Fig trees (Ficus carcia) are fruit-bearing and relatively easy to grow in the right climates. They enjoy warmth and won't tolerate hard freezes during winter. They also require little or no fertilizer, often suffering more injuries during winter from extreme cold if the trees are fertilized heavily.
In general, fig trees require little or no fertilizer. In fact, soil fertility isn't a big factor in growing healthy fig trees -- but they do require very well-draining soil. If you need to feed your fig trees, several different fertilizer options exist. Use a basic, complete fertilizer like a 10-10-10 NPK formula or a nitrogen-only fertilizer.
Depending on the type of fertilizer you choose, apply a total of 1/2 to 1 lb. of actual nitrogen per year. If you use a complete 10-10-10 NPK formula, apply 1/2 lb. yearly. Avoid applying too much fertilizer, especially late in the growing season. Carefully read and follow the dosage and application instructions on the fertilizer label.
Fertilize your fig tree only if the branches grew less than 12 inches the previous year. If the fig tree is growing sufficiently, don't apply fertilizer. When you must apply fertilizer, do so beginning in late winter or early spring through about midsummer. Divide the fertilizer into three or four evenly spaced separate applications. Stop applying fertilizer before late summer so that the fig tree's growth can slow down for winter to prevent cold injury.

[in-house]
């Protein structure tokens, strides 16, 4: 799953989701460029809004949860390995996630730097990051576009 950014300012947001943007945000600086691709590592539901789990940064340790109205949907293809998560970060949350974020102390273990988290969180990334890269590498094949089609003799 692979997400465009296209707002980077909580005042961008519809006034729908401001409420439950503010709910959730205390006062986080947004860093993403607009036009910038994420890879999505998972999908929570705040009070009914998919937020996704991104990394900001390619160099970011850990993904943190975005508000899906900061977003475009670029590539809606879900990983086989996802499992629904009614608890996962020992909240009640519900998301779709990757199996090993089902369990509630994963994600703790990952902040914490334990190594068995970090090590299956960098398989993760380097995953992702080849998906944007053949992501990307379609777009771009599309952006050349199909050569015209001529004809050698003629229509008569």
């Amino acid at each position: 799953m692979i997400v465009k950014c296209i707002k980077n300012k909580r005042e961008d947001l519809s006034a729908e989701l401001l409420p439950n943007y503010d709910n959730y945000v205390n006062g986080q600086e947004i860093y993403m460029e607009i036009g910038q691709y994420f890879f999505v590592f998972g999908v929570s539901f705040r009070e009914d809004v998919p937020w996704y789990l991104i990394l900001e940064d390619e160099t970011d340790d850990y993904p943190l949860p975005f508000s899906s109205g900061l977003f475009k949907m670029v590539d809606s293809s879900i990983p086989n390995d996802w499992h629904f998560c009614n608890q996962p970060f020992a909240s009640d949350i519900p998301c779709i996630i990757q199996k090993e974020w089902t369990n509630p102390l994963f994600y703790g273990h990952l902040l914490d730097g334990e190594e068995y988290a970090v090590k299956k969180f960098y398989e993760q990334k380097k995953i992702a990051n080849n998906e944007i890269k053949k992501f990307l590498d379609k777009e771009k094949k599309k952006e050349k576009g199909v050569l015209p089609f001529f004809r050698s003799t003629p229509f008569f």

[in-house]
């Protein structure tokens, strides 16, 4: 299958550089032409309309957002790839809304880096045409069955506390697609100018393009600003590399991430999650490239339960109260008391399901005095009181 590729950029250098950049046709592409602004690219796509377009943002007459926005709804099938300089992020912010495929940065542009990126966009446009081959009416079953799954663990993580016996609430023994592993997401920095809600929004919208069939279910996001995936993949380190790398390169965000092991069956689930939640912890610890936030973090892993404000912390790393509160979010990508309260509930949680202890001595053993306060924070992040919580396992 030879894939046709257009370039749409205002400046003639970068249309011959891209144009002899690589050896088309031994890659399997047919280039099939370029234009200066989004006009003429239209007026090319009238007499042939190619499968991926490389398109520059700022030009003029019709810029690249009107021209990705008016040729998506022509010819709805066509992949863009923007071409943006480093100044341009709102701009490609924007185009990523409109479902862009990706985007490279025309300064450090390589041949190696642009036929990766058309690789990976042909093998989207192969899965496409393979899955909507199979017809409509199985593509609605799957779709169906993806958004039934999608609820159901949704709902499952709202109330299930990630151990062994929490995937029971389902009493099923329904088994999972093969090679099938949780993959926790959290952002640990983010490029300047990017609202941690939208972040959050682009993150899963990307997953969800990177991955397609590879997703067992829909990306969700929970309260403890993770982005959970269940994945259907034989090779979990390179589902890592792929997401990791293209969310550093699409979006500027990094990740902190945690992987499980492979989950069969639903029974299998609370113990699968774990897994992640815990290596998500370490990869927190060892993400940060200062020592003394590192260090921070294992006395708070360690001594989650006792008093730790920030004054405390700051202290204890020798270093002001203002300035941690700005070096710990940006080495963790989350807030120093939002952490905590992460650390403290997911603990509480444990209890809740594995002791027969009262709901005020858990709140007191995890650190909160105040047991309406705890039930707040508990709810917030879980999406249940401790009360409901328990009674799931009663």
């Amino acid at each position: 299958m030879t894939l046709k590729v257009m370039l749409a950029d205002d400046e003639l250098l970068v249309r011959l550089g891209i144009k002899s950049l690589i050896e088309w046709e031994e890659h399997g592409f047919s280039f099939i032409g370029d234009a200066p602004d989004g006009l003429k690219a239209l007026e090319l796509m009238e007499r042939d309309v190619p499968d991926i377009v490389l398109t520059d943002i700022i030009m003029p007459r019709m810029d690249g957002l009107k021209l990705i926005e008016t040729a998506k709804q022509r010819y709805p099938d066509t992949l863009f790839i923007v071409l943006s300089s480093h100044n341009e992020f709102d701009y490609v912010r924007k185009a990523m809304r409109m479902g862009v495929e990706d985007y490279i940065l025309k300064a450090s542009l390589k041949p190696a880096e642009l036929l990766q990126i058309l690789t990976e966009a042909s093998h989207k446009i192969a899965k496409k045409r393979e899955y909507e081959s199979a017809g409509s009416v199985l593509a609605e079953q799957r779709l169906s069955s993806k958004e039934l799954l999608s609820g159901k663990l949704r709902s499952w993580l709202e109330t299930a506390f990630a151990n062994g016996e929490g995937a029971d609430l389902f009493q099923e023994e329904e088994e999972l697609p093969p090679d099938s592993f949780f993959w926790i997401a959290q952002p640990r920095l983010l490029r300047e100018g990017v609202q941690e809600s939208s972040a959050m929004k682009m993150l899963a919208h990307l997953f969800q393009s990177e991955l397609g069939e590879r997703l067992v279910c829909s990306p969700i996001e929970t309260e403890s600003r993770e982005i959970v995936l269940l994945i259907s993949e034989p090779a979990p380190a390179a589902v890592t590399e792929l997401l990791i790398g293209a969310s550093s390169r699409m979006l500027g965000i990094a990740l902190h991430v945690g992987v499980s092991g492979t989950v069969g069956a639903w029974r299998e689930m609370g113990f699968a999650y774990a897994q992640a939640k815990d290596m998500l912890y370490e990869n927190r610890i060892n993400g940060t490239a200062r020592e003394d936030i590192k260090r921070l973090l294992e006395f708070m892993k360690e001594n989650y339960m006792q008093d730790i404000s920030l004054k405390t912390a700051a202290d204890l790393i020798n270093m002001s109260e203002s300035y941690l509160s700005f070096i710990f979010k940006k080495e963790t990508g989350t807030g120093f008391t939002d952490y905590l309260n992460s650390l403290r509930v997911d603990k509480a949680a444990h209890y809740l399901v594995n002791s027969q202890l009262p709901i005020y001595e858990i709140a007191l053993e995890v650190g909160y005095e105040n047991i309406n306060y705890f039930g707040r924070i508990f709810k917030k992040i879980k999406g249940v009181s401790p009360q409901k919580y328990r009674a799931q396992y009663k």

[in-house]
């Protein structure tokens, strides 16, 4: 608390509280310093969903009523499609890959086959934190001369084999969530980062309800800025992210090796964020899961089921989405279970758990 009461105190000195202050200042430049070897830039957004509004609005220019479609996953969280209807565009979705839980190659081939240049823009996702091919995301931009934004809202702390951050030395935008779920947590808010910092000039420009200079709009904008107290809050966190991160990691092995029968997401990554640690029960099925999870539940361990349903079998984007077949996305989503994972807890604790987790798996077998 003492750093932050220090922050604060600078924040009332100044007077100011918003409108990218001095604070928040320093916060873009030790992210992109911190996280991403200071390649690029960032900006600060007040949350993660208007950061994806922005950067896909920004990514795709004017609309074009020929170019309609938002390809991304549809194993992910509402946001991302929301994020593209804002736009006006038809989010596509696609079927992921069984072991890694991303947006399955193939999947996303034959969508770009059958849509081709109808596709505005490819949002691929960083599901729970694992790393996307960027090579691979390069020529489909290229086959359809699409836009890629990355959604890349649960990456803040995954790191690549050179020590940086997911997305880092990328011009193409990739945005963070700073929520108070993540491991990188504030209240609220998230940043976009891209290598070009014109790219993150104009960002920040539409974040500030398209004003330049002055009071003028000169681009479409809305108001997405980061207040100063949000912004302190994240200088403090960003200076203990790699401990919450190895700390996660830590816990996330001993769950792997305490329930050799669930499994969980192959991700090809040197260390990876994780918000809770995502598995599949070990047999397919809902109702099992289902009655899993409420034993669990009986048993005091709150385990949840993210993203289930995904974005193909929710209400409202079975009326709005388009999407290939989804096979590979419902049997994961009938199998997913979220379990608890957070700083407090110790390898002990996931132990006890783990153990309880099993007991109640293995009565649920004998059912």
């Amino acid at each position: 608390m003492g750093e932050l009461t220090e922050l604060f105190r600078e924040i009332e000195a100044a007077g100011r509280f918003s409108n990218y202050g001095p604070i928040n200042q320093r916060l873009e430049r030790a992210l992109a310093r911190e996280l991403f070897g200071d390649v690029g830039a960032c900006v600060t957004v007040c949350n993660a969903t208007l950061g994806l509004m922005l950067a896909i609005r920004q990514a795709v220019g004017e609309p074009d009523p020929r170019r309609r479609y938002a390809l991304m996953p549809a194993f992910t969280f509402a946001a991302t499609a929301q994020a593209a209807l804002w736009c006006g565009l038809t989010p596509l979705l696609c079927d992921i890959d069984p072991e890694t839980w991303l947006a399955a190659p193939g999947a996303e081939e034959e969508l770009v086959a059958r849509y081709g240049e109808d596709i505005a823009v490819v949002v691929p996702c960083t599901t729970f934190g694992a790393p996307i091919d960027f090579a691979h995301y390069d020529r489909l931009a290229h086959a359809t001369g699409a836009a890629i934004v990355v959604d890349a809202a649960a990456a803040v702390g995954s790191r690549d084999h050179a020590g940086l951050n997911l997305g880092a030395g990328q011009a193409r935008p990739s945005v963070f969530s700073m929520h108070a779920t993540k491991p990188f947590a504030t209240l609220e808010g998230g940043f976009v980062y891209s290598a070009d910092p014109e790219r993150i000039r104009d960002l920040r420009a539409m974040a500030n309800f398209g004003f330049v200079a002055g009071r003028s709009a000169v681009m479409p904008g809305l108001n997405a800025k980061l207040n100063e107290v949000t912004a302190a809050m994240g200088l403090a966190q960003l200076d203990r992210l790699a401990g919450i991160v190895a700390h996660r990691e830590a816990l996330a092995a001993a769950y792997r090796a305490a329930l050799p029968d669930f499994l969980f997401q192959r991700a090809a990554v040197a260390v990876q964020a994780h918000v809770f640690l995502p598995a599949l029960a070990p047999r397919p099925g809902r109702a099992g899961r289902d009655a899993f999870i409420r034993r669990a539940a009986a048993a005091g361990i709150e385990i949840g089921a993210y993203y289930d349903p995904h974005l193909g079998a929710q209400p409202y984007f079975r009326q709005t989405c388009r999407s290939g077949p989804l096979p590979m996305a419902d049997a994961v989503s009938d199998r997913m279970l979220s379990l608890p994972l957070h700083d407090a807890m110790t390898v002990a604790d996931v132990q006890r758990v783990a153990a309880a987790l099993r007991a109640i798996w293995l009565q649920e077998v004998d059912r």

Don't apply fertilizer at the time of planting the fig tree. Remember that regular fertilizing is usually necessary only when you're growing the fig tree in a pot or in sandy soil. Too much nitrogen promotes excessive vegetative growth and poor fruit production or failure to ripen. In addition to fertilizer, a good practice for fig trees is to spread a 4- to 6-inch-thick layer of organic mulch like straw on the ground around the fig tree. The mulch will preserve soil moisture and insulate the fig tree's roots during winter. Reapply the mulch as needed to maintain the layer's depth each year.
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